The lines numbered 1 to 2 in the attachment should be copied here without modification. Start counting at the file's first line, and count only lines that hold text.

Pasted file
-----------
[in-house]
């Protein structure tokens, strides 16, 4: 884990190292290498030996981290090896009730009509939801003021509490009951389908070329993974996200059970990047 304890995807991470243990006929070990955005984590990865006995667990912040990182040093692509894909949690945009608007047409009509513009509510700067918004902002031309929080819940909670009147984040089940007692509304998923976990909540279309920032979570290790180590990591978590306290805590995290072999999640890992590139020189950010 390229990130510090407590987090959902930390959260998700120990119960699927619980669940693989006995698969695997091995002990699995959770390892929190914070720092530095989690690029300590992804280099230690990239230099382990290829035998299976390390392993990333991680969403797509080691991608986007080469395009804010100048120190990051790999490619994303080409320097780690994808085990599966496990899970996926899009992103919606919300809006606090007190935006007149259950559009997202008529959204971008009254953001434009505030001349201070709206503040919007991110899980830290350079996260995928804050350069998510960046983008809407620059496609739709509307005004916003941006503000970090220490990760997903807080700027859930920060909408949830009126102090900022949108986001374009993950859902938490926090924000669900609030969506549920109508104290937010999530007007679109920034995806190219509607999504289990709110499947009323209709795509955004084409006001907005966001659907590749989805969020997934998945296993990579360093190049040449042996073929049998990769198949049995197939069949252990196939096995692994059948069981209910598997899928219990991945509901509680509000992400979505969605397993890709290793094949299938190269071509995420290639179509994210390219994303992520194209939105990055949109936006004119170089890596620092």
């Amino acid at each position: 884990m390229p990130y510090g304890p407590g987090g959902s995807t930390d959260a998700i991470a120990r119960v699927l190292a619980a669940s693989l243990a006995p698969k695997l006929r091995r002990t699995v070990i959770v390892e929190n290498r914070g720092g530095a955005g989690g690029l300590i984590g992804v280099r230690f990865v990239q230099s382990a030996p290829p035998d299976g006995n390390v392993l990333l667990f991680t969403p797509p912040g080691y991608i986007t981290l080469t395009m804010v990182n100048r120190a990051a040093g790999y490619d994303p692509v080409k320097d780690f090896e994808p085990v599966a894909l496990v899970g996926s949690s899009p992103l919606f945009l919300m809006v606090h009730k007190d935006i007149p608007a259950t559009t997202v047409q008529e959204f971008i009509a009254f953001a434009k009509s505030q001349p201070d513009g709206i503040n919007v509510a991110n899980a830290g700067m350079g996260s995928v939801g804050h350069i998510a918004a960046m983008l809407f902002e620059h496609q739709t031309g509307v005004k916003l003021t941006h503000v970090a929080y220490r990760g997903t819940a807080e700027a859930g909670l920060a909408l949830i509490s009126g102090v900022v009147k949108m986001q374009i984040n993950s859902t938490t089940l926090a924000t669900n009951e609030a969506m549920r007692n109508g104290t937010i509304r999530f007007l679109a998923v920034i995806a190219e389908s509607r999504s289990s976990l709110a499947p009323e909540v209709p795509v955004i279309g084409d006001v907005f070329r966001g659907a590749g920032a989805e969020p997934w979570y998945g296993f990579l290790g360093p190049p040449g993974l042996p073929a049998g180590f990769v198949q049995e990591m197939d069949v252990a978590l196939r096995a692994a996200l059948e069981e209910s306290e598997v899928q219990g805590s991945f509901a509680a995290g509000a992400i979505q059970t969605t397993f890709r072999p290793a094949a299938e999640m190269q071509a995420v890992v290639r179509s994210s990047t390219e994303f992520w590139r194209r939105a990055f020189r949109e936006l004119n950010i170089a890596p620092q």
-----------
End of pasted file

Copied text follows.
[in-house]
């Protein structure tokens, strides 16, 4: 884990190292290498030996981290090896009730009509939801003021509490009951389908070329993974996200059970990047 304890995807991470243990006929070990955005984590990865006995667990912040990182040093692509894909949690945009608007047409009509513009509510700067918004902002031309929080819940909670009147984040089940007692509304998923976990909540279309920032979570290790180590990591978590306290805590995290072999999640890992590139020189950010 390229990130510090407590987090959902930390959260998700120990119960699927619980669940693989006995698969695997091995002990699995959770390892929190914070720092530095989690690029300590992804280099230690990239230099382990290829035998299976390390392993990333991680969403797509080691991608986007080469395009804010100048120190990051790999490619994303080409320097780690994808085990599966496990899970996926899009992103919606919300809006606090007190935006007149259950559009997202008529959204971008009254953001434009505030001349201070709206503040919007991110899980830290350079996260995928804050350069998510960046983008809407620059496609739709509307005004916003941006503000970090220490990760997903807080700027859930920060909408949830009126102090900022949108986001374009993950859902938490926090924000669900609030969506549920109508104290937010999530007007679109920034995806190219509607999504289990709110499947009323209709795509955004084409006001907005966001659907590749989805969020997934998945296993990579360093190049040449042996073929049998990769198949049995197939069949252990196939096995692994059948069981209910598997899928219990991945509901509680509000992400979505969605397993890709290793094949299938190269071509995420290639179509994210390219994303992520194209939105990055949109936006004119170089890596620092």